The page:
Today’s CMO has many missions—creating clever ad campaigns, promotional tie-ins, strategic partnerships, a vigorous social-media presence and so on. In that respect, Denny’s CMO John Dillon is no different from his peers. But a few months back, Dillon had another mandate, and this one was unique.
“To serve and cook as many pancakes and strips of bacon as possible,” said Dillon, speaking from the family-dining chain’s franchisee convention in Las Vegas.
Denny’s already serves a lot of pancakes and bacon as it is. Its Grand Slam Breakfast, a menu staple since 1977, features two buttermilk pancakes and two strips of bacon (among many other treats), and Denny’s serves upwards of 12.5 million of them every year. But Dillon’s aim was to serve a ton of Grand Slams out of a truck.
Not a food truck, mind you, but a real truck—an 18-wheeler fitted out with a fully functioning restaurant kitchen. Oh, and one other thing: The food would all be free.
These are a few of the features of Denny’s Mobile Relief Diner, a cherry-red semi that made its official debut last week. As the name suggests, the truck’s mission is to help those affected by natural disasters, which means the truck’s odometer has already been racking up the miles. Denny’s dispatched its truck to the Carolinas last week to feed those displaced by Hurricane Florence, having routed it across the country from a tour in California, feeding people affected by the spate of wildfires this summer. Denny’s is posting real-time updates of the truck’s whereabouts on Twitter.
“The idea [for the truck] hit us like a ton of bricks,” said Dillon, who explained that the ever-evolving definition of branding has come to include ways that a company can support communities that supply a ready stream of customers when times are good by being there when times take a turn for the worse.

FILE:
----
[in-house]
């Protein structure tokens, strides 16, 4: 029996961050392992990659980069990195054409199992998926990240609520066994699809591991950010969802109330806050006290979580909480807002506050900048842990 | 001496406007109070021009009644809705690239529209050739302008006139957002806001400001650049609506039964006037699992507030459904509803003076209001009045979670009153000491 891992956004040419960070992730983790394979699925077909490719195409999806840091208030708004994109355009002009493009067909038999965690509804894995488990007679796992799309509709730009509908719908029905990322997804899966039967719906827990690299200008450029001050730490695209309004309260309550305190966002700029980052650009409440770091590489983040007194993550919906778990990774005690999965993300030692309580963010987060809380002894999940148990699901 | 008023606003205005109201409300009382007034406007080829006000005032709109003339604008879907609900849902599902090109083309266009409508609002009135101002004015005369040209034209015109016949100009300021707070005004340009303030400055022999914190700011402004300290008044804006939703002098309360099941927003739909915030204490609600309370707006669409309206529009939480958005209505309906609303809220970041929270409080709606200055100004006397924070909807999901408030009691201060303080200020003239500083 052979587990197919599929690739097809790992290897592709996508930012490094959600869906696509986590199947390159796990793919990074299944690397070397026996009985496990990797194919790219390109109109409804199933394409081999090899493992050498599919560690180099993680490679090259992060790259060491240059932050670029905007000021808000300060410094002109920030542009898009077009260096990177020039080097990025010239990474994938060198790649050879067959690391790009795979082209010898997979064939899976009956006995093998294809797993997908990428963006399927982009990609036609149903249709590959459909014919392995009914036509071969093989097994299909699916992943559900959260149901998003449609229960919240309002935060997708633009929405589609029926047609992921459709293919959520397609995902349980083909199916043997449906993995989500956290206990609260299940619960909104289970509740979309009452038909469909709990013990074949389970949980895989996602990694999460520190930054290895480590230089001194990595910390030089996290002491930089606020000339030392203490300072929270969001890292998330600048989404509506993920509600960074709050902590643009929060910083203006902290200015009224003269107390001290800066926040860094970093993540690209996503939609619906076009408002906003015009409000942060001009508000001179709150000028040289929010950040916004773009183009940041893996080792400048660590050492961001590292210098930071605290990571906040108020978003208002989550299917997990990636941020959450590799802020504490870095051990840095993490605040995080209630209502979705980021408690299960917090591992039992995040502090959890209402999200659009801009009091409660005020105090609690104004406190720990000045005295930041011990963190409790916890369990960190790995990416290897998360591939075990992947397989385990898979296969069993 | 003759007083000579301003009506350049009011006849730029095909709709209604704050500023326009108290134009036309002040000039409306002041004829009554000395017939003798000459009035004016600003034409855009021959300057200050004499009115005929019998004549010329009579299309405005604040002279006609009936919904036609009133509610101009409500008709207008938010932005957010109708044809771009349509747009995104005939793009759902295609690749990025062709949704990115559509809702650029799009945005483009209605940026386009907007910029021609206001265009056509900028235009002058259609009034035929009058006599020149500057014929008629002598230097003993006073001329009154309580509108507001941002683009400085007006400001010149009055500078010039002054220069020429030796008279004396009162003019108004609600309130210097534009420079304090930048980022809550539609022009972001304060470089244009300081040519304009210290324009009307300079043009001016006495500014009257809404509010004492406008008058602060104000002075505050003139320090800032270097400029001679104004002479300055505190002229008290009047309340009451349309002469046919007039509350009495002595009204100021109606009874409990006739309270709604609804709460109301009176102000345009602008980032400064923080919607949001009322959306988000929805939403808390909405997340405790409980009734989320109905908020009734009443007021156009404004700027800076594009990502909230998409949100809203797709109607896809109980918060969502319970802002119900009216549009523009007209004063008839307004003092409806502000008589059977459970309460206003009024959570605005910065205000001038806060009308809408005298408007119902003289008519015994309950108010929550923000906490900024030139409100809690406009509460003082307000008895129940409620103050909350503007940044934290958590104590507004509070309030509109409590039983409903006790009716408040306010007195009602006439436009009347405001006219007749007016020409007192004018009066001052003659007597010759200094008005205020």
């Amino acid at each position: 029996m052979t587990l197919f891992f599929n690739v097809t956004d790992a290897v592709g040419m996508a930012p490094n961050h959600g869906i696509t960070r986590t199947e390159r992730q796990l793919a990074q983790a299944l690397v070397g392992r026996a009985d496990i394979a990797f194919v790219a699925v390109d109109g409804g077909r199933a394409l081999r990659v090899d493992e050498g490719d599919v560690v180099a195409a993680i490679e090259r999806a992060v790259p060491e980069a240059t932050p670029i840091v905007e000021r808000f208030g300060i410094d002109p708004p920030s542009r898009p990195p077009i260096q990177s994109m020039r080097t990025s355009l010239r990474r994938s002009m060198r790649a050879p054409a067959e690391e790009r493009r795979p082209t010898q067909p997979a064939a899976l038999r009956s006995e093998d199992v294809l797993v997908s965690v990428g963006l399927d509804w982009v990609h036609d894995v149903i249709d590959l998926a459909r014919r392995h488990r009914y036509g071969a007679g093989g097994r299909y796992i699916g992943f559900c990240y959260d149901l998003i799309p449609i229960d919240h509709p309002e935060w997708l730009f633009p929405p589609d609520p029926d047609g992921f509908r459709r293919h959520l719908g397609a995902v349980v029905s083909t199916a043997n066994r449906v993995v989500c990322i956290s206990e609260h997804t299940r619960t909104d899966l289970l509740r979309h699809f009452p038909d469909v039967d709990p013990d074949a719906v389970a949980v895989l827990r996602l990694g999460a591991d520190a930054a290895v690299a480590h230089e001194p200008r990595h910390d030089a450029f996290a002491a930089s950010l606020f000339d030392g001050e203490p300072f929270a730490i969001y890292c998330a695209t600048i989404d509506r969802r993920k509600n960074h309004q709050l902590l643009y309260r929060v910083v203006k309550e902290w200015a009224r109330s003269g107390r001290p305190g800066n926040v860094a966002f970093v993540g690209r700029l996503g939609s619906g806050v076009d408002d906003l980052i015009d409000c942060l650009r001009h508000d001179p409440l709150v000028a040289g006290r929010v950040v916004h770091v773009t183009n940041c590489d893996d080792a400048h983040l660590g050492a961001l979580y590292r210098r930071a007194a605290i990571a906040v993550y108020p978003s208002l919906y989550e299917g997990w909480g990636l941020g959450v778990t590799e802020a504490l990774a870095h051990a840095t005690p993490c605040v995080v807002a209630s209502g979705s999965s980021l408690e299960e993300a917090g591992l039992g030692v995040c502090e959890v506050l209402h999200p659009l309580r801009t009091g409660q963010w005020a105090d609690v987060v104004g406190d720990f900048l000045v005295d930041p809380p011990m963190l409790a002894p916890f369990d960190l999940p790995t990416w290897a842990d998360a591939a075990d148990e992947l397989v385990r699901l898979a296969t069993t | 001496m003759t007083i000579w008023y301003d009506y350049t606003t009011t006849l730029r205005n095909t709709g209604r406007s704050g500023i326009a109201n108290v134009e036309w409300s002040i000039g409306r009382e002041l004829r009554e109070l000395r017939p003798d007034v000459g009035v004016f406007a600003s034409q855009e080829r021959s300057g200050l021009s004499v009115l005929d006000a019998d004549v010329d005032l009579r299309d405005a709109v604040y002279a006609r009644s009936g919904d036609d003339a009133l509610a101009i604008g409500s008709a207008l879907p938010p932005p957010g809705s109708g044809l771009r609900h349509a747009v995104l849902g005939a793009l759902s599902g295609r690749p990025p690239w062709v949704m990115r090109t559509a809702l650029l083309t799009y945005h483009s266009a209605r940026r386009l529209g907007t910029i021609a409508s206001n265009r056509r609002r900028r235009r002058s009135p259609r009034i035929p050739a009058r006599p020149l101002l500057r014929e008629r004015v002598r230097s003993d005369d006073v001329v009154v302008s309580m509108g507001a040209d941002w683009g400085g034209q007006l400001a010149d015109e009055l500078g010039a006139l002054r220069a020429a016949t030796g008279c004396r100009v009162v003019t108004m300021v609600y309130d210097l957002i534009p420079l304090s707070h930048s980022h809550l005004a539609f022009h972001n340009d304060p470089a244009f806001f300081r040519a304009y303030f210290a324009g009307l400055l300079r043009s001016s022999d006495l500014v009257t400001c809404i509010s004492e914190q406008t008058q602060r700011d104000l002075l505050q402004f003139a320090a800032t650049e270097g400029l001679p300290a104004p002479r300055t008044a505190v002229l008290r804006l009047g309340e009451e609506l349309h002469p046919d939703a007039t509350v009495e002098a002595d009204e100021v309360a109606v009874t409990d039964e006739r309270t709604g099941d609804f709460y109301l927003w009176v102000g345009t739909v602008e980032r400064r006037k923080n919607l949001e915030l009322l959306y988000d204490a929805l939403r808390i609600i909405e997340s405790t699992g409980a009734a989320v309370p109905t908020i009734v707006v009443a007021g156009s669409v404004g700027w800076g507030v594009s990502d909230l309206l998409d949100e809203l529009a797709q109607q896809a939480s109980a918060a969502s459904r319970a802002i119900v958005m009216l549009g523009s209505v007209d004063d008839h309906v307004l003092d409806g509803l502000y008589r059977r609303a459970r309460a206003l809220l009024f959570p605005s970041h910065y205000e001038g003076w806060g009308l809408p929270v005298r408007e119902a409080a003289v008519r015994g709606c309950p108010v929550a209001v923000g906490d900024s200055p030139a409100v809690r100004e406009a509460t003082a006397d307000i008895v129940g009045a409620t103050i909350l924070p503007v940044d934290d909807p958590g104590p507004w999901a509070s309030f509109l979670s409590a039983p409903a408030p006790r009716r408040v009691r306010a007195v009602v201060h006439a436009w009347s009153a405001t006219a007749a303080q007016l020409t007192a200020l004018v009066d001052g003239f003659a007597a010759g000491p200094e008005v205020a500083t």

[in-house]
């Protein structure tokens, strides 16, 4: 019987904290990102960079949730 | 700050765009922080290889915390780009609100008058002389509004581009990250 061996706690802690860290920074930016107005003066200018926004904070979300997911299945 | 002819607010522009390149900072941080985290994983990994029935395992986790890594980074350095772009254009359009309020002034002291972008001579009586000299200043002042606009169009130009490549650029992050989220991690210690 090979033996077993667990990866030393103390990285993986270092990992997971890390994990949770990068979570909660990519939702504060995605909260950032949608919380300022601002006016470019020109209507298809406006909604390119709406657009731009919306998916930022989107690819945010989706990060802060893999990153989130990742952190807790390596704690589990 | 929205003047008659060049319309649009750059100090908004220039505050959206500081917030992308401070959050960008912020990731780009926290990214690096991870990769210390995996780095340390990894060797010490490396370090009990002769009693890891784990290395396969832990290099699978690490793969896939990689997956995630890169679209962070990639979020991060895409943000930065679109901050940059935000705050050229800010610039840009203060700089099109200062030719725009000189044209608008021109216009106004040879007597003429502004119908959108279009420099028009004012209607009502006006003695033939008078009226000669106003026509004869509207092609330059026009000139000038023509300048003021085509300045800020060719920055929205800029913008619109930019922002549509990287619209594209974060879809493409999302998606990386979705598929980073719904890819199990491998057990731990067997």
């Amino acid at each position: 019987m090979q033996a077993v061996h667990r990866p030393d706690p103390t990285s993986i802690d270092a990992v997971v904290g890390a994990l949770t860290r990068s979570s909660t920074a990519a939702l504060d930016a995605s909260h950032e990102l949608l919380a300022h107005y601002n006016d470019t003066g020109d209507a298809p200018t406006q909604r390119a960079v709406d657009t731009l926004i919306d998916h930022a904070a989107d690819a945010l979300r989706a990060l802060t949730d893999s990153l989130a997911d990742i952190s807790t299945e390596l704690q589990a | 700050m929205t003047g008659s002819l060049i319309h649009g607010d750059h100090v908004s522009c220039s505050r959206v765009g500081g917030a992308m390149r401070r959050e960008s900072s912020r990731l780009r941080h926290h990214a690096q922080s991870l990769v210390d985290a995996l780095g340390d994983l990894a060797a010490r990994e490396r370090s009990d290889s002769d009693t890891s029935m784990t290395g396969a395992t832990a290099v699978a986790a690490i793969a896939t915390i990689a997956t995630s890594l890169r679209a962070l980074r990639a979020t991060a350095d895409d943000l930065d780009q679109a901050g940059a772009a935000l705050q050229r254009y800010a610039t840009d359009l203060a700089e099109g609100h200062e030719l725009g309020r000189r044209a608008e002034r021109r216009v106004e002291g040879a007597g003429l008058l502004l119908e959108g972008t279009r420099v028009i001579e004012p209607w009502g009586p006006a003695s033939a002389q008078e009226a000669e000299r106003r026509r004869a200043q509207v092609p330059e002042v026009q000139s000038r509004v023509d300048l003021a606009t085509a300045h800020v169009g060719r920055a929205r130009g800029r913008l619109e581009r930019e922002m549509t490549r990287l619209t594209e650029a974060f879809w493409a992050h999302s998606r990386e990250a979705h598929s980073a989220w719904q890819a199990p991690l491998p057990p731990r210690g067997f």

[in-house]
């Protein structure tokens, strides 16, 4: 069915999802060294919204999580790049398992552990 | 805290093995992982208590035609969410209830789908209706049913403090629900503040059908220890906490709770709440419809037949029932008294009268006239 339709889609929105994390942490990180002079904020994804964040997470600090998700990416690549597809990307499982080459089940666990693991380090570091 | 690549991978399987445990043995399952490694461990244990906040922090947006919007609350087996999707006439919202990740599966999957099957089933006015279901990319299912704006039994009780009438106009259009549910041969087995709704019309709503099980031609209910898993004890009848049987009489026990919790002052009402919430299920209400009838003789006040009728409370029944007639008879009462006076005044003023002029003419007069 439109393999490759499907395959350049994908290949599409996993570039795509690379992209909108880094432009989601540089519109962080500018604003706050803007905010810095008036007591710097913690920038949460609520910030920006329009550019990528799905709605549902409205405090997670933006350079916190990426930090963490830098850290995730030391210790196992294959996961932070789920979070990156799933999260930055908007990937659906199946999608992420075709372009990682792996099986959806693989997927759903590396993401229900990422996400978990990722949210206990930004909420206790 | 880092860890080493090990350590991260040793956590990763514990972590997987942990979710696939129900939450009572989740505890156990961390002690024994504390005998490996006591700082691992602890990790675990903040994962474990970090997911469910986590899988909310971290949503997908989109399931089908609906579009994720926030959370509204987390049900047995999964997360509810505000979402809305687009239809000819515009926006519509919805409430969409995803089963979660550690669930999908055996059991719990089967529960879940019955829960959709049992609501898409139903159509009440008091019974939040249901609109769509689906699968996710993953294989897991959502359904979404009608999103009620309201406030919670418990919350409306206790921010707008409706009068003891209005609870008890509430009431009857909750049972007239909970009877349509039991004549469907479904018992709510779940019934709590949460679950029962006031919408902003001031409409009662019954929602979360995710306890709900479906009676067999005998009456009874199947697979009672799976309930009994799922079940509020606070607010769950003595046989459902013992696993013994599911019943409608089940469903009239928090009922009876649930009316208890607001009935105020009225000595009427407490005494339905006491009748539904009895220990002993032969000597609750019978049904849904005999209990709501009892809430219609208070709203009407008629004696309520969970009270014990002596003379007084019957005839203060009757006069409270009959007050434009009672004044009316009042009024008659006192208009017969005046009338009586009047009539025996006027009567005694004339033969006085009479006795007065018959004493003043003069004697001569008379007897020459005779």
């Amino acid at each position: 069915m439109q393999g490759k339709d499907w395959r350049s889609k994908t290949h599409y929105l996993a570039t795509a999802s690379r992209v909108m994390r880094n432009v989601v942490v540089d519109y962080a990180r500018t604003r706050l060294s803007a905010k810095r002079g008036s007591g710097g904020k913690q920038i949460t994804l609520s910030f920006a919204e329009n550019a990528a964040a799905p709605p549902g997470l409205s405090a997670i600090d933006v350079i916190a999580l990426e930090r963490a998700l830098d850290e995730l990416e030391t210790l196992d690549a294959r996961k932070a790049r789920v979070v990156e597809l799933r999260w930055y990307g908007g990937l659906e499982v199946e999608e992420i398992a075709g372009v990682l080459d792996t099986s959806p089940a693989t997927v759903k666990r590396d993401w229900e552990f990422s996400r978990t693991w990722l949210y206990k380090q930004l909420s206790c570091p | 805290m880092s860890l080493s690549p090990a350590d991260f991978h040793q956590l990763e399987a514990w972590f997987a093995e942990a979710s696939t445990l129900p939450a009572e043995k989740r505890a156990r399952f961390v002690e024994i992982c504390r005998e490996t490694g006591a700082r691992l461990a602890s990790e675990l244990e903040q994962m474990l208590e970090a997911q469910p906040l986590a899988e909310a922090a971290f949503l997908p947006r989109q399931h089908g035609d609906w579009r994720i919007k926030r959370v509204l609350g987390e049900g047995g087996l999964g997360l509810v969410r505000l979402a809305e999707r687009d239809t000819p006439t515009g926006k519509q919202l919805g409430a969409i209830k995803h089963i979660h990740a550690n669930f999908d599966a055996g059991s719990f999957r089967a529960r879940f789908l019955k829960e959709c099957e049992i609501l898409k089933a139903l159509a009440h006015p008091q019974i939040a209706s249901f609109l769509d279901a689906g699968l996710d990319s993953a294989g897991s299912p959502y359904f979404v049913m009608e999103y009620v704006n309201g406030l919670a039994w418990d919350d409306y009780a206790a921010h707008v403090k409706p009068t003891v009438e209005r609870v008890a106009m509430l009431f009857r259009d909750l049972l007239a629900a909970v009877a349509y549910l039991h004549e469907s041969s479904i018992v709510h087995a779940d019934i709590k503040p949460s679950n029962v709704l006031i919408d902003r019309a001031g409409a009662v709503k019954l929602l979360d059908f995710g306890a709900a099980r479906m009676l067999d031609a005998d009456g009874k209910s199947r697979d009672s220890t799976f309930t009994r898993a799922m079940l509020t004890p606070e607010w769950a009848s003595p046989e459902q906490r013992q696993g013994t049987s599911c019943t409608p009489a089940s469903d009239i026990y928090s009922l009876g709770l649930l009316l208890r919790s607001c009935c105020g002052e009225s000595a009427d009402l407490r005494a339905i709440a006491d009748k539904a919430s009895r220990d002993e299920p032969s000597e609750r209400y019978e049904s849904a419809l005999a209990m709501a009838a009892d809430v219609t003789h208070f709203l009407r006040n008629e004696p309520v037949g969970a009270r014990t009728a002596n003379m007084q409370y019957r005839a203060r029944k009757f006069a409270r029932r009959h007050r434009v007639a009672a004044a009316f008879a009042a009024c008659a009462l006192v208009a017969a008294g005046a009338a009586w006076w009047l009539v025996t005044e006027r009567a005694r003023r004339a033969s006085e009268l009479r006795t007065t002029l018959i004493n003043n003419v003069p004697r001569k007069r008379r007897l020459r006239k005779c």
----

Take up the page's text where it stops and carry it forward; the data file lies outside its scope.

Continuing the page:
“More and more brands are going through these types of efforts,” he said, “understanding a brand’s purpose and trying to amplify it.”
Last year, when Hurricane Harvey bore down on Houston, Denny’s rented a mobile kitchen and dispatched it to the flooded city. The effort was so well received that the company decided to double down by building its own truck and making on-the-spot breakfasts for those in need (not just displaced residents, but also volunteers and first responders) a permanent part of the company culture.
Denny’s hired CGS Premier, a Wisconsin-based builder of custom vehicles, to create its mobile diner. Dillon declined to reveal the cost. Housed inside a 53-foot trailer (a matching tractor pulls it), the kitchen is a scaled-down version of what you’d find in the back of the house at a Denny’s, complete with a freezer, ovens, a high-capacity coffee brewer and, of course, grills.
Given the level of need in California and the Carolinas, Denny’s had no time for the customary soft opening. In its first two weeks of operation, the mobile diner cranked out 14,000 meals, and the unit is capable of higher volumes than that.
The rolling kitchen was also designed to crank out a wide swath of Denny’s menu, but Dillon said that for now, breakfast is the order of the day. “There’s something special about pancakes and bacon and coffee,” he said, especially for people disoriented by the loss of a home. “There’s something comforting about that meal in particular.”
Of equal comfort to the CMO was the response from his own franchisee community, which the company depends on to staff the unit. Dillon said he’s gotten calls from team members all over the country, some of them volunteering their vacation time to work the truck. And while the company’s primary aim is to do its part, there’s a clear benefit for Denny’s as well. “It unifies the brand internally,” Dillon said. “It’s bringing people together. There’s something very important and prideful about living the brand purpose together.”
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